We’re going to be brutally honest and state that if you’ve found yourself trawling the internet for articles to find out whether your cat is a picky eater or not, then chances are that they are. However, what you should be asking yourself is whether your feline is turning their nose up at their food because they enjoy being fussy, or if there is another underlying issue at play. Stick with us and learn more about how to tell what signs constitute a picky eater, and what signs don’t.
Why “Pickiness” Isn’t in a Cat’s Programming
Cats are opportunistic feeders. Felines have never been in the habit of eating large meals but rather eat between 10 to 20 meals a day. Put differently, they’ll eat whenever a food source presents itself. Given their evolution from solitary hunters in the wild to domesticated felines, you’d expect felines’ feeding patterns to change. However, similar to how cats as a species have continued to be obligate omnivores over time, their eating preferences have likewise stayed consistent.
What we’re trying to get across here is that having a finickity cat isn’t natural when you consider the species’ evolutionary history. More often than not, cats referred to as “picky” have something blocking their natural feeding behaviors. Put differently, your cat is choosing to be picky because they’ve “learned” this behavior. Now, for your sanity and theirs, it’s time to unlearn it.
What’s the Verdict: Picky Eater or Not?
Situation 1 – Your cat rushes their food for nobody: Although your cat’s relaxed eating pace may perplex you, this doesn’t necessarily mean that your cat is turning their nose up at their food. Similar to many humans, your cat may just savor their food by slowly enjoying every mouthful on offer. Referring back to a cat’s ancestral history, we feel that it’s appropriate to reiterate that cats are “nibblers” – or “opportunists” – by nature. If these very words are being skimmed by a slow eater, surely, you’ll sympathize – it’s stressful enough feeling as though you must rush in a restaurant.
Solution 1 – Rather than make your cat feel like they’re being rushed in their own home, we recommend putting out a daily ration of food several times per day for your cat instead of putting out an entire meal portion. This should allow your cat to eat like they’re naturally programmed to. If you’re feeling adventurous, why not put your cat’s dry kibble in a foraging device? Your cat will be mentally stimulated and receiving all their nutrients simultaneously.
Situation 2 – When dinner is served, your kitty isn’t overly bothered that there’s food in their bowl: Although your friends laugh about how their cats can barely keep still as they’re kibble is being served, why doesn’t your feline seem to be the slightest bit interested?
Solution 2 – This may be to do less with your kitty being fussy and more to do with what family members are around the house during working hours. Could it be that someone else in your household can’t resist giving your cat treats throughout the day? If this is the case, don’t be overly harsh on them. After all, who could possibly resist a kitty’s beseeching eyes?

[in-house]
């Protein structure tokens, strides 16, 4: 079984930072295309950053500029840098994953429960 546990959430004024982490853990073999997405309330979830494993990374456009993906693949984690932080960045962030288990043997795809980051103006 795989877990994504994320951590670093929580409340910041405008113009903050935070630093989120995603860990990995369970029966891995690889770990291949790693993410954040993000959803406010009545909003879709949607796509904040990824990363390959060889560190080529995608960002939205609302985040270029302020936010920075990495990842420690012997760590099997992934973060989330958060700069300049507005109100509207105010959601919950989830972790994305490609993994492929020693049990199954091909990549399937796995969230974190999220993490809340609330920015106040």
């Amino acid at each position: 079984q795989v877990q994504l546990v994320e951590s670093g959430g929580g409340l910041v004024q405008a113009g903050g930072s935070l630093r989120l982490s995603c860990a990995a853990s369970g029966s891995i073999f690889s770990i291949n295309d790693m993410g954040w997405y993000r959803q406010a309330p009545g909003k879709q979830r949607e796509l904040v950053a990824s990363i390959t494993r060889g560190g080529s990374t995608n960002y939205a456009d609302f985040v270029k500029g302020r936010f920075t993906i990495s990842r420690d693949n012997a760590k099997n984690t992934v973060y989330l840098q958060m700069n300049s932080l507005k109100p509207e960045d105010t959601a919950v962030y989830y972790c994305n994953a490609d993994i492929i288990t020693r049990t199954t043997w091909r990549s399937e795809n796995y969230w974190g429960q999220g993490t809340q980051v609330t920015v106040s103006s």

Situation 3 – Your cat is rapidly losing weight: Your cat is losing body fat at an unprecedented rate because they won’t ingest the food on offer. What can be done?
Solution 3 – Firstly, switch up your cat’s kibble. The crux of the problem may be that your cat isn’t overly enthused about the kibble in their bowl. When you’re swapping one kibble for another, it’s important to do this slowly by mixing the new food in slowly over seven days (for older cats, ten days or more will do the trick).
Secondly, you cat may not be eating because they’re afraid of the new environment that their food bowl has been placed in. That’s right: your picky eater problems could be solved with doing something so incredibly simple like moving the bowl to a new environment. Therefore, when choosing the new food bowl environment, it’s essential to ensure that: the food bowl is in an open space where your cat could not theoretically become trapped by another animal, it’s not near an appliance like a central heating duct or washing machine, and nearby their food and water bowl. If you are looking for more options, check out our guides on water bowls for cats and food bowls for cats.
On a darker note, the least specific and most common sign of illness is a cat not eating. Therefore, if all other techniques to coax your cat into eating fail, this warrants a trip to the vet.
If Your Cat Is Still Being a Fusspot
Treats have got to go – at least for a little while: Although felines are praised for being smart, we don’t give them enough credit for picking up on our behavioral habits to improve their own food situation. You may believe that coaxing your cat into eating with a few treats is working as a reward. However, what this is most likely doing is training your cat into not eating as they know if they feign disinterest, they’ll be able to eat their food and a handful of delicious treats. Therefore, stop giving your cat’s treats until they decide to start eating their designated meal.
Only leave your cat’s food out for a short time period: For at least a while, your cat’s dinner should only be left out for them to eat for approximately half an hour each night. What this approach should foster is an awareness for your kitty that if they don’t lap their meal right out, it may be hours until the next chow arrives into their bowl.
Attempting to solve this problem may send you a bit loopy. However, we promise that it will be worth it when your fussy feline starts to enjoy their food once again!
- Feeding the Finicky Cat – PetMD